Safflower rust, caused by Puccinia carthami, is distributed worldwide, but is rarely a problem in the Great Plains because it occurs late enough in the season that yields are not affected. However, the disease still can occur on most varieties as a result of seedborne or airborne inoculum if conditions for disease development are favorable. Additionally, severely contaminated seeds will not germinate well if saved for future plantings.

Safflower is susceptible to a Cercospora leaf spot disease caused by C. carthami, but recent observations in Montana have demonstrated that safflower is an additional host for the sugar beet pathogen, C. beticola. This creates new potential disease problems for both crops if grown within four years of each other. Other examples of pathogens capable of causing disease in both safflower and other crops potentially grown in rotation include seedling damping-off and root rot diseases caused by Rhizoctonia solani, and Pythium spp. The lack of registered fungicides in safflower necessitates the use of cultural practices for disease control.

Genetic resistance is the most effective method of disease management, but this is not available for all diseases. In general, best management of disease is obtained by planting disease-free seed, treating seeds with proper seed protectants, and crop rotations of at least four years between susceptible crops.

Insects

Several insects can be found present and feeding on safflower through the growing season. But, the majority of these insects are not pests and may even be beneficial. Under certain circumstances there are several insects that can cause significant damage; however, there are few insecticide options for insect control in safflower.

The most serious crop damage usually results from insects that reduce plant stand early in the season. Wireworms and cutworms are most likely to cause stand loss early in the season by attacking germinating seed and young seedlings. Rotations that include cereal crops are most likely to develop wireworm problems. Stand reduction from wireworms is usually irregular with spots of severe reduction. Seed treatment with Cruiser will control wireworms, but at a substantially added cost. Planting into warm soils to allow rapid germination and emergence will minimize wireworm potential.

Cutworms will either cut the seedlings off below the ground (pale western cutworm) or feed on the developing foliage of young seedlings (army cutworm). These cutworms are most likely to occur where winter cereals have been planted in the fall, in areas that were tilled early the previous fall, or where volunteer cereals were present in the previous fall. These cutworms are most active early in the season so early plantings (April) are most vulnerable. No insecticides are labeled on safflower that would be effective at controlling cutworms.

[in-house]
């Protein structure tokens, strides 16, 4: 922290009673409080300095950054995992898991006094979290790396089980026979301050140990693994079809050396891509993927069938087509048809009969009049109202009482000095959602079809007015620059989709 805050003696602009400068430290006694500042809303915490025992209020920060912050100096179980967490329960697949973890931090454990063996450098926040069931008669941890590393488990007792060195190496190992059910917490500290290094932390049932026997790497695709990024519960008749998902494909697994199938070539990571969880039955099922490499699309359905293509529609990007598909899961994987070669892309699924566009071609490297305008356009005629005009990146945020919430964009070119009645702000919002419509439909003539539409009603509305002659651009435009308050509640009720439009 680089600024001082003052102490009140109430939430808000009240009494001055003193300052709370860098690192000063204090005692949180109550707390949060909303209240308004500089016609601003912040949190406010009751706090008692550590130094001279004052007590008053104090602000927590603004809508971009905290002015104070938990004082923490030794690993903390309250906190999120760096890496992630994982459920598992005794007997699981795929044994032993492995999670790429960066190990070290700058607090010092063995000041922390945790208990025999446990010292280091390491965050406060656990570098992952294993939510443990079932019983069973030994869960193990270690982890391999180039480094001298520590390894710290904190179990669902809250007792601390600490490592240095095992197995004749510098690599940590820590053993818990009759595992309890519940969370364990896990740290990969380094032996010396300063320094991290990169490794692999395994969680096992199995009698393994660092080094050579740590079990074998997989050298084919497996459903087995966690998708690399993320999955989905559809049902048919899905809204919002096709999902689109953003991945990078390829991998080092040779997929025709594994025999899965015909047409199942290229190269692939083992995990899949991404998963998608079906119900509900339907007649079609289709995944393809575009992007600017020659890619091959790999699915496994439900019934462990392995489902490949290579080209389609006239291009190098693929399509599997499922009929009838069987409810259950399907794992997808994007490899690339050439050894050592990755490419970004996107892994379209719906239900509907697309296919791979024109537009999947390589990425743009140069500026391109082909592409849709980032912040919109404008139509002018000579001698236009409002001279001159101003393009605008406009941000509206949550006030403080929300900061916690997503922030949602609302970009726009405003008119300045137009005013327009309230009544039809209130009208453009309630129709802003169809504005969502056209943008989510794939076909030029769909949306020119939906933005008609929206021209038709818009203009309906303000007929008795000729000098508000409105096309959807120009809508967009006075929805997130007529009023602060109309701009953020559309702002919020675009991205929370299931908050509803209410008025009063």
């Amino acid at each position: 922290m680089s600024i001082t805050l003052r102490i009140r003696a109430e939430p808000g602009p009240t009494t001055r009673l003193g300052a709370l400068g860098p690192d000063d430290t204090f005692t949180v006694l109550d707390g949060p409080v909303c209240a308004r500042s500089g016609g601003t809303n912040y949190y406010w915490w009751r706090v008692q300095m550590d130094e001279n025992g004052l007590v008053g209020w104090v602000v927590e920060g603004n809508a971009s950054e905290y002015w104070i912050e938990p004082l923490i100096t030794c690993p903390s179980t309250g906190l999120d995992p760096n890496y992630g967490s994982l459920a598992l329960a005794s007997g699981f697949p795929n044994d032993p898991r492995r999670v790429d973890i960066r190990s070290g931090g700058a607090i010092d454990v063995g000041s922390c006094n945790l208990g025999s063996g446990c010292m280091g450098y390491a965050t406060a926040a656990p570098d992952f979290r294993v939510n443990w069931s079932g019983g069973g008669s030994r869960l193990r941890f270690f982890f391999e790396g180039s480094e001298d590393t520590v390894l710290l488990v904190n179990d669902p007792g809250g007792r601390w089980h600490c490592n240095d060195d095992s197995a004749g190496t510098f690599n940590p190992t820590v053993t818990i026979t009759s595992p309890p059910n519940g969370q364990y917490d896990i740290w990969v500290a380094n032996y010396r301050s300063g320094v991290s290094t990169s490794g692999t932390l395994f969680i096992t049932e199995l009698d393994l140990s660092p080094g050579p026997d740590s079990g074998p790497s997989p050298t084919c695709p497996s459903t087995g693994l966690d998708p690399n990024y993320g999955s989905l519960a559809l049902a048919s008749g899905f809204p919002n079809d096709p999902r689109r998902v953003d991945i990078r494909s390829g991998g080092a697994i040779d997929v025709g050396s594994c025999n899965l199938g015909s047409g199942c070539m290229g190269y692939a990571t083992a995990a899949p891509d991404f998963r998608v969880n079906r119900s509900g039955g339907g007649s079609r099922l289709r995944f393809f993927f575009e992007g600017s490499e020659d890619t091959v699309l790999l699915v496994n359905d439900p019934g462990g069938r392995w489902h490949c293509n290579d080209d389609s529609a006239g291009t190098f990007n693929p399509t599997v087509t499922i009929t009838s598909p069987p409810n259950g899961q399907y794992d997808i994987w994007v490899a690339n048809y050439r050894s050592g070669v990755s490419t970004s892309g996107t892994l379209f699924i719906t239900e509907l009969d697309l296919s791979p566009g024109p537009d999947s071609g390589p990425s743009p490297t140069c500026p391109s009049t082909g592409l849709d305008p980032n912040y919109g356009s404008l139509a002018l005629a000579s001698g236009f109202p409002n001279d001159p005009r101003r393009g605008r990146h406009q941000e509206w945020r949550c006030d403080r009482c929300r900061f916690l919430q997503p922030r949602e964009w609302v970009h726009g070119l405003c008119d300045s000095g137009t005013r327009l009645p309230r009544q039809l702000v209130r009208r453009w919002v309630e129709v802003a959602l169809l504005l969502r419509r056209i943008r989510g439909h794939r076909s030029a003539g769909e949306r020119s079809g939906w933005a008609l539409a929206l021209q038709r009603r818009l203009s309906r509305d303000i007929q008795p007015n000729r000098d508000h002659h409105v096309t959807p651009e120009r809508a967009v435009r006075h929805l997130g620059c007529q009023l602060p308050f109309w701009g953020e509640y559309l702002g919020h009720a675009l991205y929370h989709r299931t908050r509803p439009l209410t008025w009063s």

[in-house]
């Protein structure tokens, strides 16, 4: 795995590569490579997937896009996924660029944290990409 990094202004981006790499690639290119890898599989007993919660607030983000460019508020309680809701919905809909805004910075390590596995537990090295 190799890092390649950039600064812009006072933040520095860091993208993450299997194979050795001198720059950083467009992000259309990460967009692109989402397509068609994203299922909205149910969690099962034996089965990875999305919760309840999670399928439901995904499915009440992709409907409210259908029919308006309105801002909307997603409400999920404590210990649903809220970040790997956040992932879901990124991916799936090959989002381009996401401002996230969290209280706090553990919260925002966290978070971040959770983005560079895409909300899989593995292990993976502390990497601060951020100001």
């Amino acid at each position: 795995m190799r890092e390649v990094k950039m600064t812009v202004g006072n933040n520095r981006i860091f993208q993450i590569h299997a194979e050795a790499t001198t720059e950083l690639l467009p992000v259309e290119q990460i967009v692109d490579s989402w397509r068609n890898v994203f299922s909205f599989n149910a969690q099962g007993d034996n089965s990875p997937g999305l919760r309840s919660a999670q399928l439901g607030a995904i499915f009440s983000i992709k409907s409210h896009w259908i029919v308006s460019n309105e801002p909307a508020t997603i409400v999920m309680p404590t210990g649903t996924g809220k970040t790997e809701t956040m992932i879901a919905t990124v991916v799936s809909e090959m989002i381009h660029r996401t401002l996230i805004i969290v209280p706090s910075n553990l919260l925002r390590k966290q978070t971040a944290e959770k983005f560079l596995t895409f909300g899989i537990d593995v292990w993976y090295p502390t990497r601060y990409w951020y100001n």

Thrips are tiny (1 to 2 millimeters in length) cigar-shaped insects that congregate and feed under the bracts of the buds and in the flowers. Their feeding results in blotchy streaks on the bracts and leaves. The buds may turn bronze-colored and resulting heads may be somewhat deformed. High populations of thrips would be necessary for severe damage.

Lygus bugs feed on the buds, flowers and the developing seeds. Lygus bugs include several species of true bugs that are yellowish brown or greenish in color and are about 1/4 inch long as adults. Feeding on unopened flowers or buds can result in deformed or blasted heads. Later feeding in the flowers and seeds can result in unfilled heads and shriveled seeds. The economic significance of this damage is not well understood and no treatment guidelines have been developed.

Safflower is not a highly preferred host for grasshoppers, but they will move into safflower if other feeding options are sparse. No insecticides are labeled on safflower; therefore, grasshoppers should be controlled in surrounding areas before the grasshoppers move into safflower.